I’ll admit it: I like sardines. Yes, sardines – the oily little fish that come in a can. In fact, I bought some just last week. Wyatt’s response, “Are those sardines? Gross.” is fairly typical of the way people view sardines in this country. I, however, have a genuine fondness for the little guys, and it has nothing to do with the sweet graphics on the old tins.
When I was in the Gambia 6 years ago, we took a trip “up country” stopping at several remote villages. There was no refrigeration and it was too hot to cook – temperatures were steady at nearly 130F. It was there, several hours up country along the Gambia River, that I was introduced to the sardine sandwich. Cut a small baguette (baked daily in most locations) in half lengthwise and spread with mayonnaise on both sides. Layer slices of tomato and several sardines, close sandwich, and eat. I was skeptical, but the sandwich was delicious, and smart. No cooking required (except for the baker who made the baguettes) and no refrigeration of ingredients (mayo contains oil, which is a preservative, sardines come in a can, tomatoes were grown fresh locally). I ate sardine sandwiches often over the rest my time in the country. I don’t think I’ve eaten once since, but I was thinking of that sandwich when I decided to buy sardines the other day.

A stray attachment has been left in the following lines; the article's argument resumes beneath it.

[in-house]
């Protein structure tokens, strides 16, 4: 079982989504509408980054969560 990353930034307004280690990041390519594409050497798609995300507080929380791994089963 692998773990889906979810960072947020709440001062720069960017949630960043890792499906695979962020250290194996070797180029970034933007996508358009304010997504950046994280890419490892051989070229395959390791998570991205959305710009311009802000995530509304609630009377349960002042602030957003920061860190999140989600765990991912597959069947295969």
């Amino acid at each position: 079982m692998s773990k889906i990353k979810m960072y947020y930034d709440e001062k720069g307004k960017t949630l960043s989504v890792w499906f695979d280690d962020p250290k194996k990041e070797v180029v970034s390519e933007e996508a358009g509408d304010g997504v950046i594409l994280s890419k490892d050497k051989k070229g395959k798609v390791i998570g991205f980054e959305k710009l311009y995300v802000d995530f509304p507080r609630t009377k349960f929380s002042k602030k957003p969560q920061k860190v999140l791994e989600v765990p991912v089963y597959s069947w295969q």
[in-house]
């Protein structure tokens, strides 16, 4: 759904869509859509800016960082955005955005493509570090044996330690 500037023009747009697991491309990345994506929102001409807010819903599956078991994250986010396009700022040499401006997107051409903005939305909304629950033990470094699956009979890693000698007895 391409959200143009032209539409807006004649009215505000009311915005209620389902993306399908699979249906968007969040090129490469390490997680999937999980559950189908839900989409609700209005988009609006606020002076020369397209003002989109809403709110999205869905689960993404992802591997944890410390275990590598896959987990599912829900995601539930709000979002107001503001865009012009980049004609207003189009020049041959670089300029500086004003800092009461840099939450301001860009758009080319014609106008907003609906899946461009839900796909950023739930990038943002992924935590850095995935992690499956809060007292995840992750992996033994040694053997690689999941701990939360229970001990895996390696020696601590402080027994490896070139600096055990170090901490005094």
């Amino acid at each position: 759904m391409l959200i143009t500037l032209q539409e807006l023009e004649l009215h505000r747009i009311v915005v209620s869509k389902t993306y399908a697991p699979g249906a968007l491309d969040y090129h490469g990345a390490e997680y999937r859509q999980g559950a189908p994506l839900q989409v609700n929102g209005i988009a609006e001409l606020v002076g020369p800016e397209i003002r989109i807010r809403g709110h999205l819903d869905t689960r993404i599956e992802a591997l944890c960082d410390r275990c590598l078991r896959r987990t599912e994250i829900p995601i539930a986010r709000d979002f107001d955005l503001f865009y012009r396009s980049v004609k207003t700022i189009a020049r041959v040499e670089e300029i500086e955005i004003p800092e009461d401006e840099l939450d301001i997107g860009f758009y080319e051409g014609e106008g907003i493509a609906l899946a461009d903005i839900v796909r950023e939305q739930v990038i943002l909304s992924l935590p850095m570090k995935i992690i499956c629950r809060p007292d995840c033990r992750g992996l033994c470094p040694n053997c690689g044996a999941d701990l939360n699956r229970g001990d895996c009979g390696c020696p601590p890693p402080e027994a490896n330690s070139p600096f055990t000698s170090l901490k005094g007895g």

This morning I heard that the last sardine cannery in Maine will close on Sunday. I grabbed my can of sardines, packed, I thought, by a Maine company, and sure enough: “Produced in Canada for Bar Harbor Foods”. You really don’t know what you’ve got ’til it’s gone.
The Sardine industry was once the largest industry in Maine, producing over 3 million cans of sardines in 1950, and employing thousands in the 50+ actively packing factories that dotted the coastline in the 1950s. For years, the industry has been in decline, giving way to canned tuna and more stringent fishing regulations. I’d heard about a sardine museum in Lubec, but a little googling revealed that it too has closed. It seems another may have opened in Jonesport. On a positive note, I discovered a really neat Sardine Society.
More than likely the flourishing sardine industry went hand in hand with over-fishing and pollution of the coastline, but I can’t help but feel a little bit sad. I think I’ll make a sardine sandwich for lunch.